Luo of Peking University says: “A recent article suggested that around 40 percent of people with diabetes are not aware of the condition. For the people who are getting treatment, half of them did not reach the right level of control. That suggests that if we can use this IT-based technology to allow individuals to better manage their condition, working with their family doctors, we can better deal with this condition. These diseases don’t have to be treated in big hospitals. The access to big hospitals is much more costly than IT-based management in community-based primary care settings. There is no way physicians working in big hospitals can take care of disease management.”
Treating chronic-disease patients is very expensive for the healthcare system because the patients need lifelong care. It’s hard because it requires big changes in patient behavior. Wearables such as watches with heart rate sensors and continuous glucose sensors that can be embedded under the skin, combined with AI routines that can give continuous real-time information to doctors and guidance to patients, have the potential to help solve this problem.
“I anticipate that within the next three to five years, you will see these things begin to roll out, particularly things using body sensors and realtime detection as a way to monitor diagnosis and treatment,” says Siegel, of Tianjin University. “We are very close to seeing lots of advances in this.“
Shen Hongquan, CEO of Longmen Capital Management, a venture capital firm that specializes in healthcare investment, says China is leading the world in telemedicine and applying the internet-of-things to hospitals. His company is investing in those fields as well as in smart health focused on chronic disease management.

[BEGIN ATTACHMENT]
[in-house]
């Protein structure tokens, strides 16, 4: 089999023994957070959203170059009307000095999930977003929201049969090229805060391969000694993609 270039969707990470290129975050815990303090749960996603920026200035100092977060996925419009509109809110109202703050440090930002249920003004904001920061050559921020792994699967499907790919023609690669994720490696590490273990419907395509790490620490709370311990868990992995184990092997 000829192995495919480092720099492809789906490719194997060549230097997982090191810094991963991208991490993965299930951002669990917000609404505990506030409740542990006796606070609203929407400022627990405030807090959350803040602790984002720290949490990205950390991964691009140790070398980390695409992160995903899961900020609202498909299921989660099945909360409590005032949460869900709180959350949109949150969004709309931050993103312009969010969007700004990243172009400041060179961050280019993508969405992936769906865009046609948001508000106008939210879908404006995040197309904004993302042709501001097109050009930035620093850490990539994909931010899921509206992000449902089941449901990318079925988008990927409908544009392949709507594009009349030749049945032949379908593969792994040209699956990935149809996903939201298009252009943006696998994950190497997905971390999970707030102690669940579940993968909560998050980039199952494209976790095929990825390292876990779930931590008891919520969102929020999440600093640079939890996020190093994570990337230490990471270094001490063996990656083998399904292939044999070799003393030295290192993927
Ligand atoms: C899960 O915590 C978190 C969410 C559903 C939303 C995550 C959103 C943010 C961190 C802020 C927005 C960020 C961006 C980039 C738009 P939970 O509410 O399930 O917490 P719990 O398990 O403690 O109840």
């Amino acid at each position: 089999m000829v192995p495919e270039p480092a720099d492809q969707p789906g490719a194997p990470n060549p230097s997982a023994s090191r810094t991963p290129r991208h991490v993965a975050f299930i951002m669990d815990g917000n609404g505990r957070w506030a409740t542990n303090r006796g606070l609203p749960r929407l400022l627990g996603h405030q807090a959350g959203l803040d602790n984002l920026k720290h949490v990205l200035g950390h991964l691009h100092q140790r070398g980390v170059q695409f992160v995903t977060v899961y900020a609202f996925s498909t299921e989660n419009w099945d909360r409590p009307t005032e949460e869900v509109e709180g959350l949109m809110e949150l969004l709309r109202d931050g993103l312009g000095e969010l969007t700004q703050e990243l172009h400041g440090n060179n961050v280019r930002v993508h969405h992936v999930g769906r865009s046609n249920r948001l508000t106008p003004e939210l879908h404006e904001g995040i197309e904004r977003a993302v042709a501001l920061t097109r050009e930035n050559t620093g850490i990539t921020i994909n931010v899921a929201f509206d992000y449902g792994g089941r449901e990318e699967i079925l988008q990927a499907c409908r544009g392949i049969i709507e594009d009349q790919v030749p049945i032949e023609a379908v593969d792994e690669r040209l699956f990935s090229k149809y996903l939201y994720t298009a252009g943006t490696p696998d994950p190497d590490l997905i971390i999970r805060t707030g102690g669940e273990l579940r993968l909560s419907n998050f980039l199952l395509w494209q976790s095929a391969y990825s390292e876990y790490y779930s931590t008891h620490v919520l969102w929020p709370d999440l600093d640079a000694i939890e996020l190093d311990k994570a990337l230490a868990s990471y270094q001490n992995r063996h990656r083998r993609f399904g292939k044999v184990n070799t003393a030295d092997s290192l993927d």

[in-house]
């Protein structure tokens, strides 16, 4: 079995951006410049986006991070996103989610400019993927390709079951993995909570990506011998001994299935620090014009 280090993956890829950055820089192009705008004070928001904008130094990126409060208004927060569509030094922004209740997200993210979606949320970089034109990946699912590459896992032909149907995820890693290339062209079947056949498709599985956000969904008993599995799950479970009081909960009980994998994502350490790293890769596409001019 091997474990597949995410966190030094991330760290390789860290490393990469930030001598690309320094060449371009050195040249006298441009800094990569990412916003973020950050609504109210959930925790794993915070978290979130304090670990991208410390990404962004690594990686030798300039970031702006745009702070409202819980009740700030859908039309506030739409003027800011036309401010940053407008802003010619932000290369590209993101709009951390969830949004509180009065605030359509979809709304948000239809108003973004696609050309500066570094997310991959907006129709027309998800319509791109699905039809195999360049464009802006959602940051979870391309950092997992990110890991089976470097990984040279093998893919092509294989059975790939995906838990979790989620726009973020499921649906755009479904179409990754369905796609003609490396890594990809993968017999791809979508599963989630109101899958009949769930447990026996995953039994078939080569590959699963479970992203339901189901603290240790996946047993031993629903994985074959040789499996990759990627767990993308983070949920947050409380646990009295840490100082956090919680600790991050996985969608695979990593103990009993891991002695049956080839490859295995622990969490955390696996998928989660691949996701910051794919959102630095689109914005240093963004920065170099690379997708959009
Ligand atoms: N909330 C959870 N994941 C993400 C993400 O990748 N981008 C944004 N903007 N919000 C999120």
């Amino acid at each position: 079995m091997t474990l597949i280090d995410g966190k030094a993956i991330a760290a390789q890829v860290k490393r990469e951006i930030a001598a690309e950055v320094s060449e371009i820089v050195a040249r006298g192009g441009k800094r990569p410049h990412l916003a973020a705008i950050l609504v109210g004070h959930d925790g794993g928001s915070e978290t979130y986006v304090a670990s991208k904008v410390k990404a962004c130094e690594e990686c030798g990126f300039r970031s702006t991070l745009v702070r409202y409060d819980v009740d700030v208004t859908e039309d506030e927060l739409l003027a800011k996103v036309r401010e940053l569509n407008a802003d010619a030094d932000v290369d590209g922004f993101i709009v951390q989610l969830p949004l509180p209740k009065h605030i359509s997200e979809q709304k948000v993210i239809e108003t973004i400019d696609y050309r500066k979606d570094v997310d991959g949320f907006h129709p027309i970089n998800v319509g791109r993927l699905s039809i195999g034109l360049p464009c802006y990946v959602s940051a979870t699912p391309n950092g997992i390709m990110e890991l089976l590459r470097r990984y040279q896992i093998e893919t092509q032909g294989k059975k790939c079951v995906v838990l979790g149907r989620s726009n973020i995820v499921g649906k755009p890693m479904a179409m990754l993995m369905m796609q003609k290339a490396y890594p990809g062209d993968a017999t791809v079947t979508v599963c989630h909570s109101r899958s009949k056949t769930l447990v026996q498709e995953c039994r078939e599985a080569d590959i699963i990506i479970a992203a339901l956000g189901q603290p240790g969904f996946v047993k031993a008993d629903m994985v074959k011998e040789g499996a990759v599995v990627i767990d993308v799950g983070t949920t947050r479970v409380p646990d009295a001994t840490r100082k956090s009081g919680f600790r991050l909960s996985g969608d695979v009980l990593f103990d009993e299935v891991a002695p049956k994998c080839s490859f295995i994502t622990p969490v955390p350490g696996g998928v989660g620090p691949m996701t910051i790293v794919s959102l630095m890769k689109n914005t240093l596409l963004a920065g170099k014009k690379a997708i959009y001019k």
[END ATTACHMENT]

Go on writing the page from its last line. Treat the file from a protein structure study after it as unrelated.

He says China’s healthcare system is plagued by low efficiency in hospitals and low service quality. But “smart health can help make the process of visiting a doctor become simple and can enhance the efficiency of the clinical process and satisfy the citizens and also help the hospital improve its information and management level”.
Zhang Jianmin, health business director of Sunshine Insurance Group, says that “more and more health insurance companies are focusing on chronic diseases like diabetes, cardiovascular disease, kidney disease and so on.”
Sunshine offers insurance that reimburses diabetes patients who develop critical conditions such as loss of a foot or eyesight or the development of kidney disease. “Telemedicine is used in the product design,” says Zhang. “The patient can talk to a doctor or get advice from an AI implementation over their mobile phone.”
He adds: “We hope this product will delay the critical illness and lower the costs. However, this is a new product and we don’t yet have a timeline to prove it is effective.”
Zhang emphasizes that he is stating his personal opinion, which is not necessarily the position of Sunshine Insurance.
A potential problem for insurance companies is that genetic tests may create a situation where only patients facing higher risks of serious diseases would sign up for coverage. According to Zhang, this “adverse selection” problem could undermine the finances of all insurance providers.
In October last year, President Xi Jinping announced the Healthy China 2030 blueprint to reform the country’s healthcare system.
The plan emphasizes that the current system, which is based on large hospitals in big cities, cannot deal effectively with the needs of the population. Increasing the capability of local clinics and family doctors is key, especially for patients with chronic diseases or conditions such as diabetes, high blood pressure or cardiovascular disease. It also calls for more emphasis on helping people stay healthy, not just treating disease after the fact.
The blueprint emphasizes four core principles: health as a development priority, innovation, scientific development, and fairness and justice. So technology is an enabler, but organizational change is needed to take full advantage of the opportunities, experts say.
Zhang of Sunshine Insurance says: “For the next 10 years, reform of the Chinese medical platform will have the biggest impact. What could be revolutionary is not smart health, but reform of the healthcare system.”
A robot with artificial intelligence programs can provide services to the elderly.
Doctors at a hospital in Haikou, Hainan province, use a remote diagnosis system to provide medical services to a patient in Sansha.
Dong Chaohui, vice-director of the National Institute for Social Security of the Ministry of Human Resources and Social Security